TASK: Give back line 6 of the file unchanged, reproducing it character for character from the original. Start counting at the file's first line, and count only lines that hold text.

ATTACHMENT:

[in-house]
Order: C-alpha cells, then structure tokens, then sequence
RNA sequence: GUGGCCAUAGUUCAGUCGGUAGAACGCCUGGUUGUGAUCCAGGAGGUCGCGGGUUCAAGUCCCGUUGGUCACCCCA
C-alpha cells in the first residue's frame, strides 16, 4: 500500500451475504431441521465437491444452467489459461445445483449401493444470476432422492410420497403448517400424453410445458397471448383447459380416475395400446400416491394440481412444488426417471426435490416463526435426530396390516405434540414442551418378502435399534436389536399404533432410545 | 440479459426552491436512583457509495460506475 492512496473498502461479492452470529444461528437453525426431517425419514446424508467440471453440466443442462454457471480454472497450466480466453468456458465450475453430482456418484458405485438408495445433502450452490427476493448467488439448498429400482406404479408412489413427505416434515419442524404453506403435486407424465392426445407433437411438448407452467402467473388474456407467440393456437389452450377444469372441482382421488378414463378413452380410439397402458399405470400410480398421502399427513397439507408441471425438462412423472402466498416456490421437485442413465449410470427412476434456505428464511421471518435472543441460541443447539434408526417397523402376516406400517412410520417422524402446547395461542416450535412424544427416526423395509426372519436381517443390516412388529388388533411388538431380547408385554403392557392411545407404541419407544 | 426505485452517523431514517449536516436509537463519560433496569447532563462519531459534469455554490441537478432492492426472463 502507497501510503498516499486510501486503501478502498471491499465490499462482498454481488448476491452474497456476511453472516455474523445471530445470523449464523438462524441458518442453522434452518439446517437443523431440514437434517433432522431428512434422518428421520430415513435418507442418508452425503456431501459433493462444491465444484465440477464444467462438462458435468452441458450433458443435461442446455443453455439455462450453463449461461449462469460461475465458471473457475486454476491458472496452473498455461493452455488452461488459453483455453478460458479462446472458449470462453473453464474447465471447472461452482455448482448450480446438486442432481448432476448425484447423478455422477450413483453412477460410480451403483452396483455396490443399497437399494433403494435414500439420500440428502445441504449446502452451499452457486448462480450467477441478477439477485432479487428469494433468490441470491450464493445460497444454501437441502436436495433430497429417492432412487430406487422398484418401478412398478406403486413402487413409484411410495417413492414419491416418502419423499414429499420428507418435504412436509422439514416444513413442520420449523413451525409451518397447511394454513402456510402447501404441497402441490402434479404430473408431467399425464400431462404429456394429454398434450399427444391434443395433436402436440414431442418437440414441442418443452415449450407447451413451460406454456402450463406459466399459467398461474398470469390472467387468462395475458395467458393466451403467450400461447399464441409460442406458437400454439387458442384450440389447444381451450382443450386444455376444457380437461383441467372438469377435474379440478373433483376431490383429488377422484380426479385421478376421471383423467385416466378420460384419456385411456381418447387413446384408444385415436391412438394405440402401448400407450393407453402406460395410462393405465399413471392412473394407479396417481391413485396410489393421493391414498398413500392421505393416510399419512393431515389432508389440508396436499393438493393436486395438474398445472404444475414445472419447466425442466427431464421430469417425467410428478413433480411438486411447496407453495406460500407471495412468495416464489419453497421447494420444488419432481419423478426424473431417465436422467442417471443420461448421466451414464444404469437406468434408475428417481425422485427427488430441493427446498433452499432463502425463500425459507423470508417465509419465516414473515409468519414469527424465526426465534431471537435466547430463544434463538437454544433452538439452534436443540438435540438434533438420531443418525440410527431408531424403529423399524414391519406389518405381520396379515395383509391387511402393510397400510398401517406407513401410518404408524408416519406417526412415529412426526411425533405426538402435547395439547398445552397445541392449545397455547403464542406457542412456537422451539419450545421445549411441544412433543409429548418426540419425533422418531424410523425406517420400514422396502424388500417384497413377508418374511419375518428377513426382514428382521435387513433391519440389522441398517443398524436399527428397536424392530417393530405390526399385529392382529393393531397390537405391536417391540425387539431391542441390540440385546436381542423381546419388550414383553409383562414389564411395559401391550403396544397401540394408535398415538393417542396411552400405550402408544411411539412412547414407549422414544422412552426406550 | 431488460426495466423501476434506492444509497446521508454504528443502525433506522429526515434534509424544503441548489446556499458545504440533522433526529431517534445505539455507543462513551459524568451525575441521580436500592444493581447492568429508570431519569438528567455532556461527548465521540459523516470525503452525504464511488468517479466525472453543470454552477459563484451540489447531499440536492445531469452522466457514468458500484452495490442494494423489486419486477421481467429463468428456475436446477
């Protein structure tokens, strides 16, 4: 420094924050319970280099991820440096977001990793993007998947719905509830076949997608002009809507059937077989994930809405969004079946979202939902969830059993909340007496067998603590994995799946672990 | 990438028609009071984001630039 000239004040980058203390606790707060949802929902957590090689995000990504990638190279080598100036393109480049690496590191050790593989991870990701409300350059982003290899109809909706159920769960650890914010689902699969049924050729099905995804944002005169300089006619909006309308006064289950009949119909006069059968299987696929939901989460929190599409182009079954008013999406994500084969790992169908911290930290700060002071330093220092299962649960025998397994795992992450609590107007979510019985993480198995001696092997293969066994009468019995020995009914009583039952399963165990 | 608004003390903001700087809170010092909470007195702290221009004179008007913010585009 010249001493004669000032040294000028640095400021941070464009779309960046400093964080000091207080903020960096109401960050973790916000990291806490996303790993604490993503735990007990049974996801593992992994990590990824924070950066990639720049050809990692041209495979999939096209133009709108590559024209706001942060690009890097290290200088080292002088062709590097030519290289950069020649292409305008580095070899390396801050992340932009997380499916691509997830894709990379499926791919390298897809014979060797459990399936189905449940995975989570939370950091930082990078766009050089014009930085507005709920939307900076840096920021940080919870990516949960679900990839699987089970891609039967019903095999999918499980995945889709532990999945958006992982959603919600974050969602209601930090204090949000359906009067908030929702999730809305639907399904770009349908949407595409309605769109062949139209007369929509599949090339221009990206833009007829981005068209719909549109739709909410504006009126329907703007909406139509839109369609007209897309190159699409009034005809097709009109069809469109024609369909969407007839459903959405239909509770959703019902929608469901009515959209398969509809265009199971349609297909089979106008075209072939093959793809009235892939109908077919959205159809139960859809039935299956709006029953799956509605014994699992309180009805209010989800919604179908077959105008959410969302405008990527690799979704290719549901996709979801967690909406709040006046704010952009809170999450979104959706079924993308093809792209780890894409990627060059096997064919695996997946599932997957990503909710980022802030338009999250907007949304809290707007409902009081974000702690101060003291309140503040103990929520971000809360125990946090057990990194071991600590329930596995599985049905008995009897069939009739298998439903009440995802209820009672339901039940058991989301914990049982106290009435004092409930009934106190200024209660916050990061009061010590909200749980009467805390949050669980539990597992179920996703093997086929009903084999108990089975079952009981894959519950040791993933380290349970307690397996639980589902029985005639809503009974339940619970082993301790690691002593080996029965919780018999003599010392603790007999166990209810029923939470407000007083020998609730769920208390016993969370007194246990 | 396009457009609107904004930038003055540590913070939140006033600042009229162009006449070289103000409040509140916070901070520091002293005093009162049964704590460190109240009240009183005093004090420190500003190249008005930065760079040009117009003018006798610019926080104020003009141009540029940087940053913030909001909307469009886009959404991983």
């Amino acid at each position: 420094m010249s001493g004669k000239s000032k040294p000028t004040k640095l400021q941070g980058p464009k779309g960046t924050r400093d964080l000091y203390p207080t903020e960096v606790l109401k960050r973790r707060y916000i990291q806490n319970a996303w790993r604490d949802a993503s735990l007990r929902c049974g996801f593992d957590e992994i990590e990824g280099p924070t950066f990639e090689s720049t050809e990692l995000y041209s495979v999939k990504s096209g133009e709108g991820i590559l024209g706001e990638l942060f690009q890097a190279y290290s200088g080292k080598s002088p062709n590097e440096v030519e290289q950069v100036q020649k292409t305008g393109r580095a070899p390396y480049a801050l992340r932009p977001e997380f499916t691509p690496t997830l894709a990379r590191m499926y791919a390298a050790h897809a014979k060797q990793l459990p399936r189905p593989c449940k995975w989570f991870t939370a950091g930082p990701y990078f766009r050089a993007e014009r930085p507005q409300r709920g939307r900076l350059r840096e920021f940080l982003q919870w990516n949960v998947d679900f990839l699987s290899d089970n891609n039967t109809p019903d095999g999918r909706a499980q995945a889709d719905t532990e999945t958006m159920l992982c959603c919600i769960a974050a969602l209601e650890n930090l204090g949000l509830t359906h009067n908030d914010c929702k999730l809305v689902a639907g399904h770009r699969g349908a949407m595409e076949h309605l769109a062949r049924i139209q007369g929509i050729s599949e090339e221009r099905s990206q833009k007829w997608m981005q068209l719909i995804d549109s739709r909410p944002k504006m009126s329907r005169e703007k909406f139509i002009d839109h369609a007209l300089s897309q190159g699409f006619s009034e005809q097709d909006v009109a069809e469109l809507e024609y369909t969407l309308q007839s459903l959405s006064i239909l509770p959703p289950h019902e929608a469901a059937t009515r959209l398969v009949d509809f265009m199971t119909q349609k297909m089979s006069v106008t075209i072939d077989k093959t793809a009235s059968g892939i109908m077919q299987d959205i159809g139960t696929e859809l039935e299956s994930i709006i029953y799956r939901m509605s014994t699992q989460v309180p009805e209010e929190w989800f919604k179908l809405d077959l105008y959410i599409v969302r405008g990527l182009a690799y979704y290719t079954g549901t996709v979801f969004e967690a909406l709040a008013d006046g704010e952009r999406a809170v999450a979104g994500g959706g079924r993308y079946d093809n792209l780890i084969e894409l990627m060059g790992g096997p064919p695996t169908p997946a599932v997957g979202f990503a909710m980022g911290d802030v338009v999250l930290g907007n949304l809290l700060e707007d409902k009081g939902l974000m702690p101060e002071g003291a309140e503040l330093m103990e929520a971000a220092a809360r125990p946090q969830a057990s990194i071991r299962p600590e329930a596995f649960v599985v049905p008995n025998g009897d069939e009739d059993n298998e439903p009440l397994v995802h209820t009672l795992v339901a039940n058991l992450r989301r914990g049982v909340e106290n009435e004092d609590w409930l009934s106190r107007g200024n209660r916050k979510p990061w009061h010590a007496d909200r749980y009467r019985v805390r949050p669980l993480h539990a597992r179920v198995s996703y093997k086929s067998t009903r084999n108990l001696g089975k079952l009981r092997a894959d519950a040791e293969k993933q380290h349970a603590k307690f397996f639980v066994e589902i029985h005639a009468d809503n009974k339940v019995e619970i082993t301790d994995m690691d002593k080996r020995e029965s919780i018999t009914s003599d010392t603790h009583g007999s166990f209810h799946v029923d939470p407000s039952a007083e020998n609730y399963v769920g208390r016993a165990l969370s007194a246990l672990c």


């Amino acid at each position: 420094m010249s001493g004669k000239s000032k040294p000028t004040k640095l400021q941070g980058p464009k779309g960046t924050r400093d964080l000091y203390p207080t903020e960096v606790l109401k960050r973790r707060y916000i990291q806490n319970a996303w790993r604490d949802a993503s735990l007990r929902c049974g996801f593992d957590e992994i990590e990824g280099p924070t950066f990639e090689s720049t050809e990692l995000y041209s495979v999939k990504s096209g133009e709108g991820i590559l024209g706001e990638l942060f690009q890097a190279y290290s200088g080292k080598s002088p062709n590097e440096v030519e290289q950069v100036q020649k292409t305008g393109r580095a070899p390396y480049a801050l992340r932009p977001e997380f499916t691509p690496t997830l894709a990379r590191m499926y791919a390298a050790h897809a014979k060797q990793l459990p399936r189905p593989c449940k995975w989570f991870t939370a950091g930082p990701y990078f766009r050089a993007e014009r930085p507005q409300r709920g939307r900076l350059r840096e920021f940080l982003q919870w990516n949960v998947d679900f990839l699987s290899d089970n891609n039967t109809p019903d095999g999918r909706a499980q995945a889709d719905t532990e999945t958006m159920l992982c959603c919600i769960a974050a969602l209601e650890n930090l204090g949000l509830t359906h009067n908030d914010c929702k999730l809305v689902a639907g399904h770009r699969g349908a949407m595409e076949h309605l769109a062949r049924i139209q007369g929509i050729s599949e090339e221009r099905s990206q833009k007829w997608m981005q068209l719909i995804d549109s739709r909410p944002k504006m009126s329907r005169e703007k909406f139509i002009d839109h369609a007209l300089s897309q190159g699409f006619s009034e005809q097709d909006v009109a069809e469109l809507e024609y369909t969407l309308q007839s459903l959405s006064i239909l509770p959703p289950h019902e929608a469901a059937t009515r959209l398969v009949d509809f265009m199971t119909q349609k297909m089979s006069v106008t075209i072939d077989k093959t793809a009235s059968g892939i109908m077919q299987d959205i159809g139960t696929e859809l039935e299956s994930i709006i029953y799956r939901m509605s014994t699992q989460v309180p009805e209010e929190w989800f919604k179908l809405d077959l105008y959410i599409v969302r405008g990527l182009a690799y979704y290719t079954g549901t996709v979801f969004e967690a909406l709040a008013d006046g704010e952009r999406a809170v999450a979104g994500g959706g079924r993308y079946d093809n792209l780890i084969e894409l990627m060059g790992g096997p064919p695996t169908p997946a599932v997957g979202f990503a909710m980022g911290d802030v338009v999250l930290g907007n949304l809290l700060e707007d409902k009081g939902l974000m702690p101060e002071g003291a309140e503040l330093m103990e929520a971000a220092a809360r125990p946090q969830a057990s990194i071991r299962p600590e329930a596995f649960v599985v049905p008995n025998g009897d069939e009739d059993n298998e439903p009440l397994v995802h209820t009672l795992v339901a039940n058991l992450r989301r914990g049982v909340e106290n009435e004092d609590w409930l009934s106190r107007g200024n209660r916050k979510p990061w009061h010590a007496d909200r749980y009467r019985v805390r949050p669980l993480h539990a597992r179920v198995s996703y093997k086929s067998t009903r084999n108990l001696g089975k079952l009981r092997a894959d519950a040791e293969k993933q380290h349970a603590k307690f397996f639980v066994e589902i029985h005639a009468d809503n009974k339940v019995e619970i082993t301790d994995m690691d002593k080996r020995e029965s919780i018999t009914s003599d010392t603790h009583g007999s166990f209810h799946v029923d939470p407000s039952a007083e020998n609730y399963v769920g208390r016993a165990l969370s007194a246990l672990c």